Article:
The introduction of the widely discussed new real estate tax that is set to levy fees on property based on market-oriented evaluation, will not be implemented until 2015, a news report said.
The bill was submitted to the government in August, but needs to be revised and submitted again by Nov. 15, one of the participants of a meeting chaired last week by First Deputy Prime Minister Igor Shuvalov said, Vedomosti reported.
President Vladimir Putin said earlier this year that the new tax could be levied as early as 2014, but this now looks unlikely to happen due to quarreling inside the government.
The provision of tax deductions for privileged categories became the stumbling block for the bill, which has been criticized by sections of the government.
Rather than being tied to the artificially low inventory price of property, the new real estate tax that the Finance Ministry has initiated is to be calculated according to the cadaster value, which is closer to a property’s market value.
The Finance Ministry's proposal would allow the regions to set their own tax rates within given parameters. Taxes on residential buildings could be set at no more than 0.1 percent of their cadastral value, taxes on nonresidential buildings at up to 0.5 percent, and taxes on properties worth more than 300 million rubles ($9.3 million) at up to 1 percent.
The current rate is 2 percent of the inventory property value.
Introducing the new system will increase property tax revenues by 5.6 times, to 137 billion rubles, the Federal Tax Service said.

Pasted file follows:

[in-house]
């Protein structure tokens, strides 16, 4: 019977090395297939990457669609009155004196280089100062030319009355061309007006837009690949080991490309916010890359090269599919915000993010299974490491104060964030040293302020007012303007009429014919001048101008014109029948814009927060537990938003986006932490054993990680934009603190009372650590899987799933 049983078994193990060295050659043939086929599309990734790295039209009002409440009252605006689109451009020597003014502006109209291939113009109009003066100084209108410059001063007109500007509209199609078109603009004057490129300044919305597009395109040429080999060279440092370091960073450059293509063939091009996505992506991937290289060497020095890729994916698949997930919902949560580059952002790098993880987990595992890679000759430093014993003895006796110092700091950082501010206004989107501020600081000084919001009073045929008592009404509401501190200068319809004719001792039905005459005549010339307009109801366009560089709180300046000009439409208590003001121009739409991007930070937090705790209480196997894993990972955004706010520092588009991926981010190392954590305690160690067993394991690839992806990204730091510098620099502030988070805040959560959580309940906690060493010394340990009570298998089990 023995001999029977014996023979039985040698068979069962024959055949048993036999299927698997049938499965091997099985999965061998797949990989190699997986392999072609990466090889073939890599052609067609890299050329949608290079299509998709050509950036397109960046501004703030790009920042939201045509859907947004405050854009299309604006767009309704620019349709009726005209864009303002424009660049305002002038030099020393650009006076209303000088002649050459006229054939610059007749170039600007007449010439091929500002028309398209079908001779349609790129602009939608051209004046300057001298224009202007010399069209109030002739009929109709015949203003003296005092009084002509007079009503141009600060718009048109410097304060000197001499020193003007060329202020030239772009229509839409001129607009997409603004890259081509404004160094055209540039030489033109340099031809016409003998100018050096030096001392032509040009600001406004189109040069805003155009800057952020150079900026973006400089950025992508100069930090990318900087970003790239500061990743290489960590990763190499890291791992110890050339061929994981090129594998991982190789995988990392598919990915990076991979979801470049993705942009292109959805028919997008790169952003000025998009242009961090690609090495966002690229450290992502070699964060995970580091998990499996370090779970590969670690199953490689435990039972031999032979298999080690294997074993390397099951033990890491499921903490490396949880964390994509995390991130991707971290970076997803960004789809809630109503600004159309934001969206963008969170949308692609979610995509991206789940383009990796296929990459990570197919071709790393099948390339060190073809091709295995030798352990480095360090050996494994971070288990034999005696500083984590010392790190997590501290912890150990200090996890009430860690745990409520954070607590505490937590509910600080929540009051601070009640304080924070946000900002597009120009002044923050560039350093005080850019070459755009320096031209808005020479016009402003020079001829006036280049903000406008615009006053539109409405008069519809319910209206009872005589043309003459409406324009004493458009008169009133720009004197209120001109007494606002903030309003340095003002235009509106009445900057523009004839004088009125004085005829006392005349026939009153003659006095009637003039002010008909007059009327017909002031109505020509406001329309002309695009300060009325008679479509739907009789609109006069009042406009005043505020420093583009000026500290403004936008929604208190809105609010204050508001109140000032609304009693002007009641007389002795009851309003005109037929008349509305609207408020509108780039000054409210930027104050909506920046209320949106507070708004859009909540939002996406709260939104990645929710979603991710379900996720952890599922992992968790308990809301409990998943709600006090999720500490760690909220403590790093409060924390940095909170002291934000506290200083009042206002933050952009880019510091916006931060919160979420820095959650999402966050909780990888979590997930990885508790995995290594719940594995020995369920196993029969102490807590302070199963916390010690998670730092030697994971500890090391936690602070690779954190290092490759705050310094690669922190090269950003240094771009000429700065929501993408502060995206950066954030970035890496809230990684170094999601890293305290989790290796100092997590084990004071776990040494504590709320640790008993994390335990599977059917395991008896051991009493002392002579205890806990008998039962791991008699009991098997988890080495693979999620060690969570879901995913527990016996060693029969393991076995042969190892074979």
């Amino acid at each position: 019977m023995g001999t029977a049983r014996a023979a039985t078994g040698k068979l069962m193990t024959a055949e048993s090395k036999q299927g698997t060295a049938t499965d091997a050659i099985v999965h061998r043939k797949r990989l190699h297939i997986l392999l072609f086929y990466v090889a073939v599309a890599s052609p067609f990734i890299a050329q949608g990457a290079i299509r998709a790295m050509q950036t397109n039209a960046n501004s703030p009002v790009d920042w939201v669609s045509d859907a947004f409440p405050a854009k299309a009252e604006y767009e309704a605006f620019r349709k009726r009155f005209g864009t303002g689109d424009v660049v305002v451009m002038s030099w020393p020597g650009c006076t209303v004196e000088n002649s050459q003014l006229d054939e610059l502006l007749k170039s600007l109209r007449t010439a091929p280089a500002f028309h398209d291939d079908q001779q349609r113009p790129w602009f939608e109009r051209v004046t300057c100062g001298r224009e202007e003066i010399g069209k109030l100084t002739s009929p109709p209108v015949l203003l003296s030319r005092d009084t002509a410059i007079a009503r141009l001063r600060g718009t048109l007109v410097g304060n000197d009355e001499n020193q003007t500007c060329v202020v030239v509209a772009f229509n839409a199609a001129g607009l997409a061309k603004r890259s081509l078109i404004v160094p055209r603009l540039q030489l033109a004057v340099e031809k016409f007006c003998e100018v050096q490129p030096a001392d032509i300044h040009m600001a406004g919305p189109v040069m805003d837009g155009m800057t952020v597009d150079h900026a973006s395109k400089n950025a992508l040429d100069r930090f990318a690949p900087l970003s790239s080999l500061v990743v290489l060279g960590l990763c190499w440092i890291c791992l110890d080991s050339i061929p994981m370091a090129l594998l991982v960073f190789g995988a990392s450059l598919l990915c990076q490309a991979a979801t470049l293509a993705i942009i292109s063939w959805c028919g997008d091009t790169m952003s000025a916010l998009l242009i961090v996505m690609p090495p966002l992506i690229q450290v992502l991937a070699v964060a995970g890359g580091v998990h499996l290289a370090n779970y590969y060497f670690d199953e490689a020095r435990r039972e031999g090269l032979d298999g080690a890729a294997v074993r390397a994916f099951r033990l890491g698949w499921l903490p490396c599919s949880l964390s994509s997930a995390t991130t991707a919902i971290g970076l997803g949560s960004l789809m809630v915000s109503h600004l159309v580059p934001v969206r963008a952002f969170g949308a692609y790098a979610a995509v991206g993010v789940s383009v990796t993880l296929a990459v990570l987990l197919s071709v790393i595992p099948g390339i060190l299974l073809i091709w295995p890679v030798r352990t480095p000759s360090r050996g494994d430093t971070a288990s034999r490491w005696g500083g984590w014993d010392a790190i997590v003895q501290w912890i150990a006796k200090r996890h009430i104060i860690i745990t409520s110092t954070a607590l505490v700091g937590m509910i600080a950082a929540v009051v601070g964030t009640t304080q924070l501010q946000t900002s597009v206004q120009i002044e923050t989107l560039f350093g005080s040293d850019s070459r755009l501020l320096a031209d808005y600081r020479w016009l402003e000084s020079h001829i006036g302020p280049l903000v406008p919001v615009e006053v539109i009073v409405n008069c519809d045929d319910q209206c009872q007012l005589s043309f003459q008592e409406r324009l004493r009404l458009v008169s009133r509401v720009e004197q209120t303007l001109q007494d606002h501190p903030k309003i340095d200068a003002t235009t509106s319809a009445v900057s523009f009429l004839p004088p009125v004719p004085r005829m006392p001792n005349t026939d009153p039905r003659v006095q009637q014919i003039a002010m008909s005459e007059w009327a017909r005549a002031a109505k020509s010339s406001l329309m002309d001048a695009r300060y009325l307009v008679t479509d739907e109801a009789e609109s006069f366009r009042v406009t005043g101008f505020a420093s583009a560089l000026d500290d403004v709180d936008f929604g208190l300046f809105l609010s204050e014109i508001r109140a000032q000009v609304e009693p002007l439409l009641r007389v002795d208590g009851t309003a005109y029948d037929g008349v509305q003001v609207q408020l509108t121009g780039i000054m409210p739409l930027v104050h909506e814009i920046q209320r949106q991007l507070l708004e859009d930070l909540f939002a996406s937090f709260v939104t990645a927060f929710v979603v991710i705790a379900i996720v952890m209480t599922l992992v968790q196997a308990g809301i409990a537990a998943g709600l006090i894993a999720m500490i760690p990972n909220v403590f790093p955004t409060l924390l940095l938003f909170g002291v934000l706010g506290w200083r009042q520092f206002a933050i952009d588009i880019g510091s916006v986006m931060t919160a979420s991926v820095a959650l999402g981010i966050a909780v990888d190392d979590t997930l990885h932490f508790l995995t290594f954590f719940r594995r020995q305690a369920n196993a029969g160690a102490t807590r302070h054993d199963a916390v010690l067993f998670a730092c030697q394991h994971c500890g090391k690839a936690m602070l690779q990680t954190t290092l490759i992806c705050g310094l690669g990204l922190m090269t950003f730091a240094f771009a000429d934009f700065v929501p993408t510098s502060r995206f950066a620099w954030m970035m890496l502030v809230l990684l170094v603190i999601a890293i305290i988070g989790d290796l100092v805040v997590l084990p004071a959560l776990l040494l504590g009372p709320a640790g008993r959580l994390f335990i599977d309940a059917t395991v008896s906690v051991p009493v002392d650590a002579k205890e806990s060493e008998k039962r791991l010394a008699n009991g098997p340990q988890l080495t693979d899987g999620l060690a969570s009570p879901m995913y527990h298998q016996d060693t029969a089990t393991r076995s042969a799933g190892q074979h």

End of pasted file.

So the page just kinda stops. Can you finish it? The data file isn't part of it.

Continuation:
The initial bill proposed by the Finance Ministry entitled everyone a 20-square-meter deduction from every apartment or house they owned, thus reducing the value and tax bill. Special categories of citizens — pensioners, the disabled, World War II veterans and others — were to receive a bigger deduction: 30 square meters from residential property and 1,000 square meters from land. That deduction could only be claimed for one piece of property and land, however.
Currently, those set to receive this benefit do not pay real estate tax, no matter how much property they own.
The President’s administration said that there should be more tax deductions and that privileged residents should not pay the tax at all. The Finance Ministry, on the contrary, thinks that the existing deductions are “radical,” an unidentified ministry official said.
Another reason for the possible delay in rolling out the new tax is that the process of establishing the cadastral prices for property across the country is not complete. The agency responsible for setting up and maintaining the cadastral database was hit by corruption scandals earlier this month.